Tuesday, June 29, 2010
Today we got up, had some breakfast, loaded up and headed to the Delaware River above Easton. We put it in at Martins Creek and floated down to some takeout near some kind of factory. Brian and I were teamed up with Charlie who brought his Clackacraft for us to use. Brian and I again switched on and off, with Brian doing more fishing on this day
Sunday, June 27, 2010
Saturday, June 26, 2010
Friday, June 25, 2010
Wednesday, June 23, 2010
06.23.10 Orvis sent a new rod, now I'm sending another snapped one back, and getting ready for guide school
Saturday, June 19, 2010
Friday, June 18, 2010
Thursday, June 17, 2010
Tuesday, June 15, 2010
Now I went and did it again. Today I had a short, very short window to make a few casts. So I hit my local haunt at the 8th Avenue jetty in Asbury Park. It was just high tide and I made about 15 casts and then snagged my half and half on the rocks below me as I tried to loosen a the line fouled on my reel. I tugged, and it moved, I tugged again, and again, and the last time SNAP. My favorite Trident TLS. F%@K ME. I was pissed at myself. All that for a beat up half and half. And, I have a new replacement rod, replacing a snapped rod, at Orvis waiting to get shipped back to me. I am embarrassed to send in another snapped rod. I will look like a fraud, either a fraud customer, or a fraud fly fisherman. Other than that. Nothing much going on in the salt. Hearing good things about the Catskills, with recent cooler temperatures and a touch more water in the system. In fact, heading up there in a few hours for the day tomorrow.
Monday, June 14, 2010
Shale drilling at Delaware River basin is temporarily halted
The anticipated Marcellus shale drilling boom has been put on hold in the Delaware River basin, at least for now.
The Delaware River Basin Commission announced today that it has placed exploratory drilling under its jurisdiction, meaning that energy companies must obtain regulatory approval before sinking any new exploratory wells.
Commission Executive Director Carol Collier says Monday's decision will help project ground and surface water. She says it will also remove any incentive for gas companies to classify their wells as exploratory and sink them without DRBC review.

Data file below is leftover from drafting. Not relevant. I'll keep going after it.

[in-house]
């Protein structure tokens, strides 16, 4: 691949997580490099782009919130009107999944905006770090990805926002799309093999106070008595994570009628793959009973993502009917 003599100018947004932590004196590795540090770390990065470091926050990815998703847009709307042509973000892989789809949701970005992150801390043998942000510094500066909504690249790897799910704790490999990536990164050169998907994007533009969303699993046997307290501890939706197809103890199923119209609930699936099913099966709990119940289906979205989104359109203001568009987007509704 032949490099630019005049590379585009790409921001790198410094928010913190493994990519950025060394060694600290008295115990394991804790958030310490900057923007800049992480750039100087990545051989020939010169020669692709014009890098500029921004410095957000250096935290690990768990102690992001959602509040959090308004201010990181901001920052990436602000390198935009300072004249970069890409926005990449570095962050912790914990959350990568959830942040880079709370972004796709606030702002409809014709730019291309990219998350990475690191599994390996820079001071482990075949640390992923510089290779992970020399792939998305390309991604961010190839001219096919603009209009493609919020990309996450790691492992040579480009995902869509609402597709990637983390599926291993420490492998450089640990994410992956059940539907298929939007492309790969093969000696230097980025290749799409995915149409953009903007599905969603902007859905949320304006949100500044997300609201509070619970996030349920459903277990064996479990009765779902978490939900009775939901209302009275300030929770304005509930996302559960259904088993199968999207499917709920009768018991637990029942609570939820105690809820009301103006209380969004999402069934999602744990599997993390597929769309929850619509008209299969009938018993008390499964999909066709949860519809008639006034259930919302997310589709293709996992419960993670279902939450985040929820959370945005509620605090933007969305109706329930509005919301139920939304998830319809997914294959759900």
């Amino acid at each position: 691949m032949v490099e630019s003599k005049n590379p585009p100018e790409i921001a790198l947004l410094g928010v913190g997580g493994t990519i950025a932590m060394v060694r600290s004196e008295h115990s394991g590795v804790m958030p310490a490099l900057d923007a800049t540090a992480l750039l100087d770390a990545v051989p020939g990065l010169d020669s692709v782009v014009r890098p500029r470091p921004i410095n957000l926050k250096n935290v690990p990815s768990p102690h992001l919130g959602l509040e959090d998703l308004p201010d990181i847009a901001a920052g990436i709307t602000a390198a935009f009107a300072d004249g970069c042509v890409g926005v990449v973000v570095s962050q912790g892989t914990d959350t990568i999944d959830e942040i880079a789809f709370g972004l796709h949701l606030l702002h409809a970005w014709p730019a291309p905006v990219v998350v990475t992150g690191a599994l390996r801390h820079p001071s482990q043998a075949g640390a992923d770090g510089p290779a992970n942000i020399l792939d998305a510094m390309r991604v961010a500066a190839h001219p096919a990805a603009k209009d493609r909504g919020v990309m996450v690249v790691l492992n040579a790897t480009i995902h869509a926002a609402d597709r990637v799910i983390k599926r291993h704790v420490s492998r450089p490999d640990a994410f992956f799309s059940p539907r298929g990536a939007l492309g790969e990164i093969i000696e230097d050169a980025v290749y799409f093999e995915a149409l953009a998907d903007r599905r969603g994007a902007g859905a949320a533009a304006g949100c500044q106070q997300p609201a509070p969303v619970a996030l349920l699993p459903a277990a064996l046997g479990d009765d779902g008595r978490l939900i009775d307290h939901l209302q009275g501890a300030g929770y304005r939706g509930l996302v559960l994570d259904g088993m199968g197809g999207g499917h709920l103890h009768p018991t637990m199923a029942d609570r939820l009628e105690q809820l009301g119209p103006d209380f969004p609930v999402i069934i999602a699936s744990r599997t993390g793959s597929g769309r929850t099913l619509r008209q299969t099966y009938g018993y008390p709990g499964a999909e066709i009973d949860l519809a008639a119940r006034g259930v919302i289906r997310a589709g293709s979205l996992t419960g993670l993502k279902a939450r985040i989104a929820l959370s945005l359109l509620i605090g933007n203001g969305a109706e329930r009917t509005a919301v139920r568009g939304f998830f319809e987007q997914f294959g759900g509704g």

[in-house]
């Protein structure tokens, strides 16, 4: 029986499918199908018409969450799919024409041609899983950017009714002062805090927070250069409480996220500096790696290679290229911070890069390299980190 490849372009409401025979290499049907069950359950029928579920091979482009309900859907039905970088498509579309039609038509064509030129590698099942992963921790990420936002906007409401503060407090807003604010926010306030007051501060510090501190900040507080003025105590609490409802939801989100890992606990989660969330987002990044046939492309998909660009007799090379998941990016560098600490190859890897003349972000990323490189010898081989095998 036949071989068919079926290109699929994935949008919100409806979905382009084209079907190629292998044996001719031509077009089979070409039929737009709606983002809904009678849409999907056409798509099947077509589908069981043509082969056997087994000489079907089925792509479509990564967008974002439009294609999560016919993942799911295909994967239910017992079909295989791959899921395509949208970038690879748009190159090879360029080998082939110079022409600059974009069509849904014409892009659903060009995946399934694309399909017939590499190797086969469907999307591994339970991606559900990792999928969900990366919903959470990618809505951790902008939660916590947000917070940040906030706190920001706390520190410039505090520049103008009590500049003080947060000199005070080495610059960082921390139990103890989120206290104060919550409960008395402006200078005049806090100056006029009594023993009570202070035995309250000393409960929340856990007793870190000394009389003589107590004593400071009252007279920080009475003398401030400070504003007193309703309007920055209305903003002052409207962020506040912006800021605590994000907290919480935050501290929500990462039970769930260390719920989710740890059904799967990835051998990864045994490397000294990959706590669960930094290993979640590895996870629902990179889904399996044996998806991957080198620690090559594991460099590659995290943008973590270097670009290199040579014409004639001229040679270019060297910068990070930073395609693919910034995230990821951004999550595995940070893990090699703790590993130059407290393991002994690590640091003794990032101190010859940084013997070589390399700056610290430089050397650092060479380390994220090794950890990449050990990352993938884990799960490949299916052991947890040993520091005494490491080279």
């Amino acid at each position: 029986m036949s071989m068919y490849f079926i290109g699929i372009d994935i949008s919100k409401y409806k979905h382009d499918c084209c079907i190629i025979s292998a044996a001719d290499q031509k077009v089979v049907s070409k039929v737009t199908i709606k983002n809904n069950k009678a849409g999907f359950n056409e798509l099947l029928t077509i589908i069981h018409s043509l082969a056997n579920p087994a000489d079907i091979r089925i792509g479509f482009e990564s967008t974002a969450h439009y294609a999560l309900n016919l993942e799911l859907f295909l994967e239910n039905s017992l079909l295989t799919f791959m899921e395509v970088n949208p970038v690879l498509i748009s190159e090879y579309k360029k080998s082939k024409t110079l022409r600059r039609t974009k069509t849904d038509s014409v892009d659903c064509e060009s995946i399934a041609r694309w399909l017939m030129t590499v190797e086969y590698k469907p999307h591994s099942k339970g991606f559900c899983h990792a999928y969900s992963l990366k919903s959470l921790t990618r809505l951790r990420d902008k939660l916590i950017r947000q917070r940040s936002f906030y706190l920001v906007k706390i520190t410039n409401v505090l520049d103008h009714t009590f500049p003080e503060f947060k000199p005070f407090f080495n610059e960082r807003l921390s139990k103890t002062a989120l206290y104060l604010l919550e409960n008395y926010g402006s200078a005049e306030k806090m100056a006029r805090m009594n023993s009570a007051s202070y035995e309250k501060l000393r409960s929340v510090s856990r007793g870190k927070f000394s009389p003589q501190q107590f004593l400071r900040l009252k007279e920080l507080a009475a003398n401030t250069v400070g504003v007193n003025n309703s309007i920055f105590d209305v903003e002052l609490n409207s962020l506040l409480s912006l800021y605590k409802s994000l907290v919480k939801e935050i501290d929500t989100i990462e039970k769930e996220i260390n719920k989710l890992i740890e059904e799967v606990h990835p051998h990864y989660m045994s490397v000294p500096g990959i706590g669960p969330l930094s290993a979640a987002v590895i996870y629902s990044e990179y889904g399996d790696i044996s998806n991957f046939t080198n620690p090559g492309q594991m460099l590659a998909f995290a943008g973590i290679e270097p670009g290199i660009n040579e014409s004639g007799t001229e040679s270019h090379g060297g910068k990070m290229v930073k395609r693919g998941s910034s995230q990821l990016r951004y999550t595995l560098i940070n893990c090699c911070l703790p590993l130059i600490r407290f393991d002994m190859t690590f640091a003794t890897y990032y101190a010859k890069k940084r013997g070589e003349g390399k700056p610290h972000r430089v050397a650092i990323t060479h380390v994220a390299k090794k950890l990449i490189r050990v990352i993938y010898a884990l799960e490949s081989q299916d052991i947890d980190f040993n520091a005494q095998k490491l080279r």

The move temporarily halts all Marcellus drilling in the Delaware basin. The commission last month declared a moratorium on new shale drilling projects until regulations are drafted, but exploratory wells had been exempt.
Friday, June 11, 2010
Thursday, June 10, 2010
Wednesday, June 9, 2010
Upper Delaware River most endangered in U.S.
Floodwaters converging from the Delaware River and the Delaware and Raritan Canal surge through the yard of an evacuated home in Yardley, Pennsylvania, June 29, 2006.
Credit: Reuters/Jeff Zelevansky
The Upper Delaware topped the list because of the threat of contamination from chemicals used in gas drilling in New York and on the Pennsylvania side of the watershed.
Gas drilling was also the reason why the Monongahela River in western Pennsylvania was rated ninth on the list.
Others endangered rivers include the Gauley River in West Virginia, which came in third and is threatened by mountain-top mining, and the Upper Colorado River, which is sixth and has been diminished by water diversions. The report said it could become "a shadow of its former self" if two new diversion projects proceed.
The Sacramento-San Joaquin River Delta in California was second on the list, and Little River in North Carolina and Cedar River in Iowa rounded out the top five.
The Little River is under threat because of a proposed new dam. But American Rivers said the project could be avoided by improved water-efficiency methods and the expansion of existing reservoirs.
In the Upper Delaware campaigners are trying to prevent gas drilling in the Marcellus Shale, a major source of natural gas that lies beneath the river's watershed.